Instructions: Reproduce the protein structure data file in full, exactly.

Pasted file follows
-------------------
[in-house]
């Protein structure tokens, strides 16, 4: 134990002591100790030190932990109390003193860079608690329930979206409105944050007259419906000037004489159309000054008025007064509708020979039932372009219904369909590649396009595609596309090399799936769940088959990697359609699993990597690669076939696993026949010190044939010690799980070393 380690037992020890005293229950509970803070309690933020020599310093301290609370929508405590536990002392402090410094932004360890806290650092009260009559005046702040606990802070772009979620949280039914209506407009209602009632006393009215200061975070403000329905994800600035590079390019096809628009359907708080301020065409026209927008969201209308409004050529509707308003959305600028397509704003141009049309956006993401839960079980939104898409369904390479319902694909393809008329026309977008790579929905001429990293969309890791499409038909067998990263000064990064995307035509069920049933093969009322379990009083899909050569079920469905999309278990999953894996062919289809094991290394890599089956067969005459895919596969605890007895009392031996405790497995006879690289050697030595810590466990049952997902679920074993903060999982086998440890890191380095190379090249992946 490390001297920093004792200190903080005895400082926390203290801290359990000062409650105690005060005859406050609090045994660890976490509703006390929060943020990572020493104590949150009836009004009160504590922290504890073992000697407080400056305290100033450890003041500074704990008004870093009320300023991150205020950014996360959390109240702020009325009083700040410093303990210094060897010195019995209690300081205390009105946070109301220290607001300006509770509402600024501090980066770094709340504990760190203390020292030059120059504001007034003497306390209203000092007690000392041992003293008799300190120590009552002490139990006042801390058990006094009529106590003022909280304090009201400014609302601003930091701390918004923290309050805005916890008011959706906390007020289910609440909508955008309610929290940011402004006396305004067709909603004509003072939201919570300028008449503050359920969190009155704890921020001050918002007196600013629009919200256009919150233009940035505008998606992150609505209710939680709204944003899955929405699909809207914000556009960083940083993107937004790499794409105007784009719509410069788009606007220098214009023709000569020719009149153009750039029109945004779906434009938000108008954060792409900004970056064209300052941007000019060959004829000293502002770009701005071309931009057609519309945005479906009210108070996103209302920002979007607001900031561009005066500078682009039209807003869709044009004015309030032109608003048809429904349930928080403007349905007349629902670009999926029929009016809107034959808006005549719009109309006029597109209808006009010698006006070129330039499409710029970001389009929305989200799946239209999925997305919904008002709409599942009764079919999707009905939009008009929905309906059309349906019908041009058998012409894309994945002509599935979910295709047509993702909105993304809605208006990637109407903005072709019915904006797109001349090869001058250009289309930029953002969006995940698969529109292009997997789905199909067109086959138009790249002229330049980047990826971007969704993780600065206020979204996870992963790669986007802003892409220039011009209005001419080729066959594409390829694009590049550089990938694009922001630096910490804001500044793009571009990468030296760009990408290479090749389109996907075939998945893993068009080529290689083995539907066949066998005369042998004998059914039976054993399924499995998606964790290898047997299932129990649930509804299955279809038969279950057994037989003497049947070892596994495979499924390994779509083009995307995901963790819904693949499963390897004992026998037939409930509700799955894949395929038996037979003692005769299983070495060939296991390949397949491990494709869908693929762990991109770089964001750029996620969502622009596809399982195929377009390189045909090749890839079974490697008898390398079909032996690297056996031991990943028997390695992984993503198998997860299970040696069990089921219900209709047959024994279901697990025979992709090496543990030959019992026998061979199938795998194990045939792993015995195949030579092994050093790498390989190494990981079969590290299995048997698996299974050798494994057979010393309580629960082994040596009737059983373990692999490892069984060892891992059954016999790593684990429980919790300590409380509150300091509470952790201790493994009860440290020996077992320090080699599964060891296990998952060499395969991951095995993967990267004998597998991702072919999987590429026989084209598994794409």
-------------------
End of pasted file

[in-house]
């Protein structure tokens, strides 16, 4: 134990002591100790030190932990109390003193860079608690329930979206409105944050007259419906000037004489159309000054008025007064509708020979039932372009219904369909590649396009595609596309090399799936769940088959990697359609699993990597690669076939696993026949010190044939010690799980070393 380690037992020890005293229950509970803070309690933020020599310093301290609370929508405590536990002392402090410094932004360890806290650092009260009559005046702040606990802070772009979620949280039914209506407009209602009632006393009215200061975070403000329905994800600035590079390019096809628009359907708080301020065409026209927008969201209308409004050529509707308003959305600028397509704003141009049309956006993401839960079980939104898409369904390479319902694909393809008329026309977008790579929905001429990293969309890791499409038909067998990263000064990064995307035509069920049933093969009322379990009083899909050569079920469905999309278990999953894996062919289809094991290394890599089956067969005459895919596969605890007895009392031996405790497995006879690289050697030595810590466990049952997902679920074993903060999982086998440890890191380095190379090249992946 490390001297920093004792200190903080005895400082926390203290801290359990000062409650105690005060005859406050609090045994660890976490509703006390929060943020990572020493104590949150009836009004009160504590922290504890073992000697407080400056305290100033450890003041500074704990008004870093009320300023991150205020950014996360959390109240702020009325009083700040410093303990210094060897010195019995209690300081205390009105946070109301220290607001300006509770509402600024501090980066770094709340504990760190203390020292030059120059504001007034003497306390209203000092007690000392041992003293008799300190120590009552002490139990006042801390058990006094009529106590003022909280304090009201400014609302601003930091701390918004923290309050805005916890008011959706906390007020289910609440909508955008309610929290940011402004006396305004067709909603004509003072939201919570300028008449503050359920969190009155704890921020001050918002007196600013629009919200256009919150233009940035505008998606992150609505209710939680709204944003899955929405699909809207914000556009960083940083993107937004790499794409105007784009719509410069788009606007220098214009023709000569020719009149153009750039029109945004779906434009938000108008954060792409900004970056064209300052941007000019060959004829000293502002770009701005071309931009057609519309945005479906009210108070996103209302920002979007607001900031561009005066500078682009039209807003869709044009004015309030032109608003048809429904349930928080403007349905007349629902670009999926029929009016809107034959808006005549719009109309006029597109209808006009010698006006070129330039499409710029970001389009929305989200799946239209999925997305919904008002709409599942009764079919999707009905939009008009929905309906059309349906019908041009058998012409894309994945002509599935979910295709047509993702909105993304809605208006990637109407903005072709019915904006797109001349090869001058250009289309930029953002969006995940698969529109292009997997789905199909067109086959138009790249002229330049980047990826971007969704993780600065206020979204996870992963790669986007802003892409220039011009209005001419080729066959594409390829694009590049550089990938694009922001630096910490804001500044793009571009990468030296760009990408290479090749389109996907075939998945893993068009080529290689083995539907066949066998005369042998004998059914039976054993399924499995998606964790290898047997299932129990649930509804299955279809038969279950057994037989003497049947070892596994495979499924390994779509083009995307995901963790819904693949499963390897004992026998037939409930509700799955894949395929038996037979003692005769299983070495060939296991390949397949491990494709869908693929762990991109770089964001750029996620969502622009596809399982195929377009390189045909090749890839079974490697008898390398079909032996690297056996031991990943028997390695992984993503198998997860299970040696069990089921219900209709047959024994279901697990025979992709090496543990030959019992026998061979199938795998194990045939792993015995195949030579092994050093790498390989190494990981079969590290299995048997698996299974050798494994057979010393309580629960082994040596009737059983373990692999490892069984060892891992059954016999790593684990429980919790300590409380509150300091509470952790201790493994009860440290020996077992320090080699599964060891296990998952060499395969991951095995993967990267004998597998991702072919999987590429026989084209598994794409």